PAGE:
Health care in Nepal has made huge gains in the past two decades, particularly among mothers and children. Since 1990, the infant (child up to 12 months old) mortality rate has fallen by nearly 58 percent, and mortality among children under five has dropped by almost 67 percent.
The losses from the April 25 earthquake and the multiple aftershocks thereafter are profound and irreparable. Yet, as Nepal and the global community focus on building back a better Nepal, we have an opportunity to also build a more equal, just, and inclusive Nepali society. “Build back better” applies to more than just reconstruction efforts. It implies creating a space to right the gender wrongs in the country.
This is Camp Hope—a one square kilometer tent city in Jorpati, Kathmandu that serves as a temporary home to 330 households from five villages in the Sindhupalchowk district, just north of Kathmandu. The earthquake damaged or destroyed approximately 88 percent of houses in the district.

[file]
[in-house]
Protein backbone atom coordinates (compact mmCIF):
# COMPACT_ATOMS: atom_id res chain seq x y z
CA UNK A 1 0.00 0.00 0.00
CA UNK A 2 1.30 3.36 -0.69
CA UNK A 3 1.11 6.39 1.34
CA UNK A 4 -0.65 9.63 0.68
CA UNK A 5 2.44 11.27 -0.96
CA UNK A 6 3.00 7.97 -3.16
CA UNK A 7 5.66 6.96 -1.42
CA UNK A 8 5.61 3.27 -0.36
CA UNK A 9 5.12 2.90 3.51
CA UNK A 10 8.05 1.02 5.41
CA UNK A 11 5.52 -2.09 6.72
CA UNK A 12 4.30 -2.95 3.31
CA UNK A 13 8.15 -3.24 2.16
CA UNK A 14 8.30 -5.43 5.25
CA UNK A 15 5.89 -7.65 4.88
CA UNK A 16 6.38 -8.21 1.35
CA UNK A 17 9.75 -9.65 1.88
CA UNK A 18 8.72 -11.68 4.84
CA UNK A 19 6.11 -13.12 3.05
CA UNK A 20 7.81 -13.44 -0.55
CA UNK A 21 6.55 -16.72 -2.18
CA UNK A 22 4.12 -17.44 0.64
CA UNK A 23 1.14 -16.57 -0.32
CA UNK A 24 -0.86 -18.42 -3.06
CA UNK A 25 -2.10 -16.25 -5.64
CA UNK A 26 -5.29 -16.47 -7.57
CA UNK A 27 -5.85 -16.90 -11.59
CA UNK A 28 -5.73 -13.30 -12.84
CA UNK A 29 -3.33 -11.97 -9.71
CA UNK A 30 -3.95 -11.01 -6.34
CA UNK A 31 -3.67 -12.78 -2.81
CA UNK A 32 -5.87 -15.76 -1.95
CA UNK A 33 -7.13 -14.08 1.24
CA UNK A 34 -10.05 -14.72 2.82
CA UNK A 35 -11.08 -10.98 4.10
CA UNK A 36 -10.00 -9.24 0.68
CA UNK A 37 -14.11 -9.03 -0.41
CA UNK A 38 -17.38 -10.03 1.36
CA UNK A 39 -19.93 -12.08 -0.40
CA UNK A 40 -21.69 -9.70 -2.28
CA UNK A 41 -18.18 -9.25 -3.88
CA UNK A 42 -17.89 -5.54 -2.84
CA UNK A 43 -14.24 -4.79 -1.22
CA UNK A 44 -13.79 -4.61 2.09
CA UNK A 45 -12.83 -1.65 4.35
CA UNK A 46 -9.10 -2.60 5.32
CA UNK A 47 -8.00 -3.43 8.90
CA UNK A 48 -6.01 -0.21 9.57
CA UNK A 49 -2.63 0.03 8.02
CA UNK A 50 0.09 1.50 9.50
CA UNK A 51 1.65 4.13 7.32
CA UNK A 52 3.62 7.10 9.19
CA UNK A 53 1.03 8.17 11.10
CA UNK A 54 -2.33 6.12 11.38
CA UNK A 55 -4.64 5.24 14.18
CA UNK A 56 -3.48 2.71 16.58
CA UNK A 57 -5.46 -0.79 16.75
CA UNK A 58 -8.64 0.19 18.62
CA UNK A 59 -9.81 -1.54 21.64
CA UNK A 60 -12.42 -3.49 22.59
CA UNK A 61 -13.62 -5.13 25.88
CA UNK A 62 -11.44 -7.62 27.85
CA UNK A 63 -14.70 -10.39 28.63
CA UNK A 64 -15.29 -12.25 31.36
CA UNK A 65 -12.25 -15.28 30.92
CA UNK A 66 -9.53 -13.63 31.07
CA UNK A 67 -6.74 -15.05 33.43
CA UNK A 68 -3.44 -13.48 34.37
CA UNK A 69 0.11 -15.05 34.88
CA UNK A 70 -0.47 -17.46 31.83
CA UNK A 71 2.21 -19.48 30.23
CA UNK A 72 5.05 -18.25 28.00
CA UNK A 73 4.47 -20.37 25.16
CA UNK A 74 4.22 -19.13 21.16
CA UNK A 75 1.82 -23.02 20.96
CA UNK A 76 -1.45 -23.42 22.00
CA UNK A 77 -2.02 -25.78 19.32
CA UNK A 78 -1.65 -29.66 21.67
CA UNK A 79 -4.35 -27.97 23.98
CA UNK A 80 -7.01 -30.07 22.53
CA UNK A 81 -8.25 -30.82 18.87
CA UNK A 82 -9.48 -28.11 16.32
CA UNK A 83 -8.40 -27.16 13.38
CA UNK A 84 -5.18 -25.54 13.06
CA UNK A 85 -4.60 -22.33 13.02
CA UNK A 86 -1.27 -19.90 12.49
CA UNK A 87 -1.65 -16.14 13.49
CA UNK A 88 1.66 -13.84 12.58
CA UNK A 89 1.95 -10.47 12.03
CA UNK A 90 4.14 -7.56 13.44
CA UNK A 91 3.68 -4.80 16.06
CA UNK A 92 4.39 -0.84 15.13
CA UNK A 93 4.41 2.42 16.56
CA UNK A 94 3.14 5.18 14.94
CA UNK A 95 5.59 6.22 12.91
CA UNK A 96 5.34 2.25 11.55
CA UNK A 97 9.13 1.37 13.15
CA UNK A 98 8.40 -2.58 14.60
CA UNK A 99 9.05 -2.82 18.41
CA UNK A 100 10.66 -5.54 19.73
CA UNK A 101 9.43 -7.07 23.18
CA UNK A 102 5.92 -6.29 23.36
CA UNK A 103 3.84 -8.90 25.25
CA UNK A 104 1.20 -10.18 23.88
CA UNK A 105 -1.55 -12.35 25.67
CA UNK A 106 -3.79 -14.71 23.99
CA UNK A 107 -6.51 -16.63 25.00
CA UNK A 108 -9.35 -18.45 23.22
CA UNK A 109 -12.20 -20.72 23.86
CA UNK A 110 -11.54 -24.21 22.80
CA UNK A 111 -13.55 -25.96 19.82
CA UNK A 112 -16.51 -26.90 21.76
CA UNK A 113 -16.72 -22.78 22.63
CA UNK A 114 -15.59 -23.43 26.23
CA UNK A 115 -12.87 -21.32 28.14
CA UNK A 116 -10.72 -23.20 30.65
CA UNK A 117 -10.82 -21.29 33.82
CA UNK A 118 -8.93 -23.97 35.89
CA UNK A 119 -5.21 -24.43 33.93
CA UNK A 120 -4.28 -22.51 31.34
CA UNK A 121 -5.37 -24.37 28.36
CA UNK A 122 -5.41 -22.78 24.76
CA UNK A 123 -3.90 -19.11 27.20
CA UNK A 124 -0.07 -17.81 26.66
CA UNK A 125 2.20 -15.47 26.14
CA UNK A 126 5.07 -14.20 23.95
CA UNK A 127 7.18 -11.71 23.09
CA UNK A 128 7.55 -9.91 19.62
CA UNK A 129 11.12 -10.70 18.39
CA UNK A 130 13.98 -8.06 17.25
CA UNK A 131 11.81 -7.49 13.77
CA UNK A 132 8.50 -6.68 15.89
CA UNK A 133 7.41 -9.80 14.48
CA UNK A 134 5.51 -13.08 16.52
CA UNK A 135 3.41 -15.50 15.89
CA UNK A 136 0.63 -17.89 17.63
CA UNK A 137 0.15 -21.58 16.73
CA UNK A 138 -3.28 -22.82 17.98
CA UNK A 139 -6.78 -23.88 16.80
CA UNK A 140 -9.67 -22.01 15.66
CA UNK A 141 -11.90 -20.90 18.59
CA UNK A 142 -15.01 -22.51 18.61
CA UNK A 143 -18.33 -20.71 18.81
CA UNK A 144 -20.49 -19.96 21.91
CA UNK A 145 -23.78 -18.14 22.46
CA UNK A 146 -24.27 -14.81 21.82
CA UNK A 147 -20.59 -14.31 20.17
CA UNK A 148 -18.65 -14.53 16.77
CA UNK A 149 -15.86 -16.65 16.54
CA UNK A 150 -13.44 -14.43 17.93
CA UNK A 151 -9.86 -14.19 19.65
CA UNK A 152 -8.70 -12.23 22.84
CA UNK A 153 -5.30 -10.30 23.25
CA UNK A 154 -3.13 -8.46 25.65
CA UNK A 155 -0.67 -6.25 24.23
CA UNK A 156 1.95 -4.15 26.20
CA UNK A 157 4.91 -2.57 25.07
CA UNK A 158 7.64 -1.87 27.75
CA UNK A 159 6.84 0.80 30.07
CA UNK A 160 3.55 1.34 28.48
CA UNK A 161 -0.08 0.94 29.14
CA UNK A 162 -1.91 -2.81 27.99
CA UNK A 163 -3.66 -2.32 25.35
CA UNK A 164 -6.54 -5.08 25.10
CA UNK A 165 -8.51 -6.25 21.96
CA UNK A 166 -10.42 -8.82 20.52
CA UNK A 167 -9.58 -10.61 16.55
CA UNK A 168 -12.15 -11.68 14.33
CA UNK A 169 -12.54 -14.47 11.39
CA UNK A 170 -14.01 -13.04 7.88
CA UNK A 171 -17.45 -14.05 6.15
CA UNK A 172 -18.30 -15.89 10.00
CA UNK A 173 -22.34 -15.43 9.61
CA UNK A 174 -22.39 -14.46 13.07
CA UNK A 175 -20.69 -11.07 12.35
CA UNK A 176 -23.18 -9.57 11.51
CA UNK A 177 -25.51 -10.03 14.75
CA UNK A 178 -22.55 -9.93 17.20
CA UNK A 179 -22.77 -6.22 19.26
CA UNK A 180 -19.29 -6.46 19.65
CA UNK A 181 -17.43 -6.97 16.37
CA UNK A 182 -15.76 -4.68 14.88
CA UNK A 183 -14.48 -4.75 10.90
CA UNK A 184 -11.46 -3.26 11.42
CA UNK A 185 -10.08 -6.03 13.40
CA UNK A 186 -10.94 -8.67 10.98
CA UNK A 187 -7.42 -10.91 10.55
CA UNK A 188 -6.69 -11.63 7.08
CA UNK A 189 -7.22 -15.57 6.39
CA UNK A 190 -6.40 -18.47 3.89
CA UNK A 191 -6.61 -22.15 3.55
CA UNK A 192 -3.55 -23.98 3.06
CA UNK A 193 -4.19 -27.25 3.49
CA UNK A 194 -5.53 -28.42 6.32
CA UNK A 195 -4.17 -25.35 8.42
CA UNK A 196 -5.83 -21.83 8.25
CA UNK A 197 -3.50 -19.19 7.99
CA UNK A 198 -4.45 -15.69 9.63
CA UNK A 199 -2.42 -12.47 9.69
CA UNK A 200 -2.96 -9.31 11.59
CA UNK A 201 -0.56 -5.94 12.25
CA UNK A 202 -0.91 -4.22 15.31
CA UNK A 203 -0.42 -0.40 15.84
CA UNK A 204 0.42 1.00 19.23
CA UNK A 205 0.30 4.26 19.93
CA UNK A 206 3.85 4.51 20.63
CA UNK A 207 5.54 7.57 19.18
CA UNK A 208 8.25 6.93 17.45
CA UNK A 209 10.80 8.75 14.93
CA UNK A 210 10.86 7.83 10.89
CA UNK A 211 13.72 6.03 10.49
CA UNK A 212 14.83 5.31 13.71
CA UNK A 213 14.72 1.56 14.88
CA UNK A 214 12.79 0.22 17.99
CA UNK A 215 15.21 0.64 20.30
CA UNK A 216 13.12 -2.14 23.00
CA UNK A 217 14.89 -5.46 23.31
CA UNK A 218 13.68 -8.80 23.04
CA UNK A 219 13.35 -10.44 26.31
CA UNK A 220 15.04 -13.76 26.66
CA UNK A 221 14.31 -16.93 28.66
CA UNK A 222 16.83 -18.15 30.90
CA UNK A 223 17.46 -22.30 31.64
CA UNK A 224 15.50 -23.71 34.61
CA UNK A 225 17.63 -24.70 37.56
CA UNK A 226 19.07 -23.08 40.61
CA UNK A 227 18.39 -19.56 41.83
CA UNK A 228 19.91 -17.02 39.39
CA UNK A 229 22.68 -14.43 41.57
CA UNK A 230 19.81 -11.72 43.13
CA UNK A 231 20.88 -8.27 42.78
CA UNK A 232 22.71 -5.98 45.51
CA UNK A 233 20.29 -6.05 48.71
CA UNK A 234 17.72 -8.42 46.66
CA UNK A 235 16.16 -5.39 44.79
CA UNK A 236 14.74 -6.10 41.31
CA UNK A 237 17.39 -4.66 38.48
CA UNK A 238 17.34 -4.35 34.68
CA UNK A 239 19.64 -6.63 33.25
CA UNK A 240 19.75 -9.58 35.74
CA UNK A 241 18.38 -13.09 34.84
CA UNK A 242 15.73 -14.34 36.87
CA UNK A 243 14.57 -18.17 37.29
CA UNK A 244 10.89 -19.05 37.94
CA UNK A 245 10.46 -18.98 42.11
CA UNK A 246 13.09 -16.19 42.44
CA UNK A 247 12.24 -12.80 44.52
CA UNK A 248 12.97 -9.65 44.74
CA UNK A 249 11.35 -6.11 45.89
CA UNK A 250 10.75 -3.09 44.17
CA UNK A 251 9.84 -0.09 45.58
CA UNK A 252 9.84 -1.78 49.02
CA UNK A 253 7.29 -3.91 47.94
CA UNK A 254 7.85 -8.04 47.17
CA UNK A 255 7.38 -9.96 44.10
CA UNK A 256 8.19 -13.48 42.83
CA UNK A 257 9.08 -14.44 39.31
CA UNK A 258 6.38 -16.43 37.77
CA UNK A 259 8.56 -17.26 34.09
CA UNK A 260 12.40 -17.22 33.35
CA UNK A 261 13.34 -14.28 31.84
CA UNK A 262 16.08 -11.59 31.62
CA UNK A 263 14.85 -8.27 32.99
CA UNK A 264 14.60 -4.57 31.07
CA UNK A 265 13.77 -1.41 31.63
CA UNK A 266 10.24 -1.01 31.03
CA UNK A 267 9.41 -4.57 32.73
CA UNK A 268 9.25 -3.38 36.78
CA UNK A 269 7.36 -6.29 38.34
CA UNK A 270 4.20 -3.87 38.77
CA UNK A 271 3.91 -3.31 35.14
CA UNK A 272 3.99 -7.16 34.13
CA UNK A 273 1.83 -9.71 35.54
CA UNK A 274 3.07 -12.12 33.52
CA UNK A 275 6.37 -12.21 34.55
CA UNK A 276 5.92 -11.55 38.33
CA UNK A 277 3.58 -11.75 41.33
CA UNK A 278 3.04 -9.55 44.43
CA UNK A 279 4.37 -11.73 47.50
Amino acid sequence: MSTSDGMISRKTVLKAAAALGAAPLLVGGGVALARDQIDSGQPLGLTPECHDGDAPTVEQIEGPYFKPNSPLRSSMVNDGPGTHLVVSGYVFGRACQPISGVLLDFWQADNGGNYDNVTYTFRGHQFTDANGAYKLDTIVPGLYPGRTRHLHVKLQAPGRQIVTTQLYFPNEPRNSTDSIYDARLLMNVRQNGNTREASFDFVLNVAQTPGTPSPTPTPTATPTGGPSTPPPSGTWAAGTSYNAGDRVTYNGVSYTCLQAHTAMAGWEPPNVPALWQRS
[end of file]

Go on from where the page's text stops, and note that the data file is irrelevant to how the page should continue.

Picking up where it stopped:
Recently, Nepal announced some positive news from the recent rhino census: a 21 percent increase in the population, and zero poaching instances between May 4, 2014 and May 3, 2015.
In an effort to help get children back to school as soon as possible, USAID is supporting the establishment of around 1,000 temporary learning centers. USAID is also distributing supplemental reading material and orienting teachers and school management on life-saving messages and psychological support to students.
Last updated: April 25, 2016